In November 1964 NASA launched Mariner 4, the fourth of its ambitious series of robotic explorations of our three inner planet neighbors. Mariner 1 was lost during launch; Mariner 2 successfully flew past Venus; Mariner 3 failed to deploy; but on July 14–15, 1965, the 575-lb Mariner 4 became the first spacecraft to fly past Mars and capture close-up images of another planet from space.
Of course the pictures that Mariner 4 captured were in greyscale and not like the beautiful color views we are used to seeing from spacecraft today. But thanks to one creative scientist at NASA (and a box of crayons) our first scenes of Mars from space were in brilliant color.
This animation is comprised of three images acquired by ESA’s Mars Express spacecraft on Sept. 12, 2017 with its High Resolution Stereo Camera (HRSC). It shows parts of the grooved and pitted surface of Phobos, the larger of Mars’ two natural satellites.
On March 9, 2017, NASA’s Curiosity rover took this picture with its turret-mounted MAHLI camera of the calibration target installed near the “shoulder” of its robotic arm. In addition to color chips and a metric line graph, the target also includes a U.S. coin: a 1909 Lincoln penny, adhered heads-up.
Curiosity’s coin isn’t just for good luck though; it’s also a nod to geologists who typically use familiar objects in field photos to help determine scale. (Curiosity is, after all, one of only two working robot geologists on all of Mars!)
This is a color image of Saturn’s moon Tethys I made from raw images acquired by Cassini on Feb. 1, 2017 in visible-light color channels. It shows the moon’s sunlit leading side—the face that aims in the direction that it moves in its orbit around Saturn. (Click image for a larger version.)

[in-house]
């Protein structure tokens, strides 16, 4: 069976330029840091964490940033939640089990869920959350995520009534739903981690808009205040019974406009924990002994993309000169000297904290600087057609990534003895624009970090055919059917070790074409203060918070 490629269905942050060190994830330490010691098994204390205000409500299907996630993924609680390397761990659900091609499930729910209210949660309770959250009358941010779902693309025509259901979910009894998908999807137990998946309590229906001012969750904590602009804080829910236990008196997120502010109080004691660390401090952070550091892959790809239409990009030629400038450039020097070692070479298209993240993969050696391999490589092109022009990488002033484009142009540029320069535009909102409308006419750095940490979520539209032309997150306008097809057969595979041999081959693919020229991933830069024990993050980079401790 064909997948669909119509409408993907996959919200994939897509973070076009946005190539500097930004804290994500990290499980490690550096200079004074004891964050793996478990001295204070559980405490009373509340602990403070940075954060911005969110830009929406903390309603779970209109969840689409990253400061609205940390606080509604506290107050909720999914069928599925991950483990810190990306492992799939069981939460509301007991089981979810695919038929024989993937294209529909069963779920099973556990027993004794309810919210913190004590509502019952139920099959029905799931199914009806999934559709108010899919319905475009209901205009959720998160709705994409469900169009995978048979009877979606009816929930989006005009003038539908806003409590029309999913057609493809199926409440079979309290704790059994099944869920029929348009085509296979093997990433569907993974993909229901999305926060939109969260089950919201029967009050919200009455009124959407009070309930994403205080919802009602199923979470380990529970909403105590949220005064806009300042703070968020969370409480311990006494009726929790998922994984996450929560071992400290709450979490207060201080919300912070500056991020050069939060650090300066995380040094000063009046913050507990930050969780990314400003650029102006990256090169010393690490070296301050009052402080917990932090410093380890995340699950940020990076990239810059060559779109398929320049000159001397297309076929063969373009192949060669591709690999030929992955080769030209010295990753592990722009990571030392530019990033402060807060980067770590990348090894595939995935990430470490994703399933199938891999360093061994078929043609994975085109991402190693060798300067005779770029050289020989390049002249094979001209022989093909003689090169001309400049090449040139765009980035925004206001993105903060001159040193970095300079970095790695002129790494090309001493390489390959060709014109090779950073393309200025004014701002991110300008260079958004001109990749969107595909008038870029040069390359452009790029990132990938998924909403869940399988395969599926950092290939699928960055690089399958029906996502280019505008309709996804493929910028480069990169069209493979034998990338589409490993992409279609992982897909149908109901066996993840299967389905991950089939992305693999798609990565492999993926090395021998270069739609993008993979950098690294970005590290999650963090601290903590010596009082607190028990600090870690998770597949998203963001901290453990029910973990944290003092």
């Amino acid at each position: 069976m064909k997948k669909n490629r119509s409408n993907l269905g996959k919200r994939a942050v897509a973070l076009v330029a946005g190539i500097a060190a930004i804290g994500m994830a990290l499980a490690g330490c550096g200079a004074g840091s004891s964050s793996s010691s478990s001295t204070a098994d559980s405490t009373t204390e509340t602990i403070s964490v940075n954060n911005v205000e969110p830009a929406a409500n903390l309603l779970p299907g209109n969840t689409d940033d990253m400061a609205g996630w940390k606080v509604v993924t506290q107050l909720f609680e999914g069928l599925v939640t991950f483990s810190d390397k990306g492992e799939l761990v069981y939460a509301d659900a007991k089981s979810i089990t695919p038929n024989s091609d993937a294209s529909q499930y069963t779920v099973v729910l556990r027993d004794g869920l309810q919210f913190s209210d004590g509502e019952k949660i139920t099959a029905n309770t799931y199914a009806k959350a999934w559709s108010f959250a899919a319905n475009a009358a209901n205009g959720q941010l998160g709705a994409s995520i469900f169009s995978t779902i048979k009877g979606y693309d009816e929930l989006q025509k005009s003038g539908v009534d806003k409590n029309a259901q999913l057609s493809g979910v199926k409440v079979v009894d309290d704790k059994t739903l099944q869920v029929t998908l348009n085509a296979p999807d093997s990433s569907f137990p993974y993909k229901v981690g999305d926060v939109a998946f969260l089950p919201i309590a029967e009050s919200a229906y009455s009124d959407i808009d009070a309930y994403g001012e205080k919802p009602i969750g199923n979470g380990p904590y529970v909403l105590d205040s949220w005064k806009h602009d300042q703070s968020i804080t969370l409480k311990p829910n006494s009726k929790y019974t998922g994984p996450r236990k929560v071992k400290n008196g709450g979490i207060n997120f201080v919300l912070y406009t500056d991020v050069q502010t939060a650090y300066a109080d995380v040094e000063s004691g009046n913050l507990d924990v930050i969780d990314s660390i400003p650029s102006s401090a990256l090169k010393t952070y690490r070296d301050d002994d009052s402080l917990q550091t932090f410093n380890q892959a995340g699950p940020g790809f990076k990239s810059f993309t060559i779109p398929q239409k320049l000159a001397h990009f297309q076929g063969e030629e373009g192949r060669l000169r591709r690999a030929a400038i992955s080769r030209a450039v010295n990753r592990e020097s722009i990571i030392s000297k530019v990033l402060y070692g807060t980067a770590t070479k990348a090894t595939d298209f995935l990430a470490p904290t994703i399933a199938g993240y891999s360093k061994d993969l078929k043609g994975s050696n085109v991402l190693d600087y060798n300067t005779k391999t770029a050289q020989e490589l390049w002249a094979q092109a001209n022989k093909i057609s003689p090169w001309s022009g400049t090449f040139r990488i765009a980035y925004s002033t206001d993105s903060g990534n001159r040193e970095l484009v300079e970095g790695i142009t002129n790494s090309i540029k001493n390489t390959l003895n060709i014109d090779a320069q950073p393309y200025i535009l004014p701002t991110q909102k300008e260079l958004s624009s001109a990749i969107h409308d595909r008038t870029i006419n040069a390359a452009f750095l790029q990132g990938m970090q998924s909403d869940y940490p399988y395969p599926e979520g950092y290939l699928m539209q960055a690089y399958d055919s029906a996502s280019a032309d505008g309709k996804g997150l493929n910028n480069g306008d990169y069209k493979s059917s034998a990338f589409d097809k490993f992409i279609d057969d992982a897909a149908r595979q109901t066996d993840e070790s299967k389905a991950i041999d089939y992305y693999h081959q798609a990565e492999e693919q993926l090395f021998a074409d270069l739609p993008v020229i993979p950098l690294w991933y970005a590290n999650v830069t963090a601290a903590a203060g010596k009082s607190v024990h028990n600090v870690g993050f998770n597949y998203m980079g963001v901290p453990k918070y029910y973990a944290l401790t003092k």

While this icy moon is mostly monochromatic—appearing quite grey even in a color image—there are some subtle variations over large parts of its surface. Here you can just make out a slightly darker bluish band that runs across Tethys’ equatorial region. This is the result of surface weathering by high-energy electrons within Tethys’ orbit. The pale pinker regions to the north and south of the band are thought to be a coating of small ice particles that have been expelled from nearby Enceladus.
Also visible along the terminator is part of the 1,200-mile long, 60-mile-wide Ithaca Chasma, an enormous and ancient canyon system that runs almost all the way from Tethys’ north to south poles.
Tethys is 662 miles (1,065 km) in diameter and composed mostly of water ice and rock. It orbits Saturn at a distance of 183,000 miles (295,000 km) and takes 45.3 hours to complete one orbit. Read more about Tethys here.
This newly-released picture of Pluto isn’t quite what our eyes would perceive… but then our eyes aren’t high-tech scientific imaging sensors like the ones aboard New Horizons! An enhanced-color image made from data acquired by the spacecraft’s LORRI and Ralph cameras on July 13, 2015, this view of Pluto shows the many variations in surface compositions across the planet’s visible area. What the compositions are specifically and how they got to be in the places they’re in are questions still being worked on by scientists, so for now we can all just have fun speculating and enjoy the view!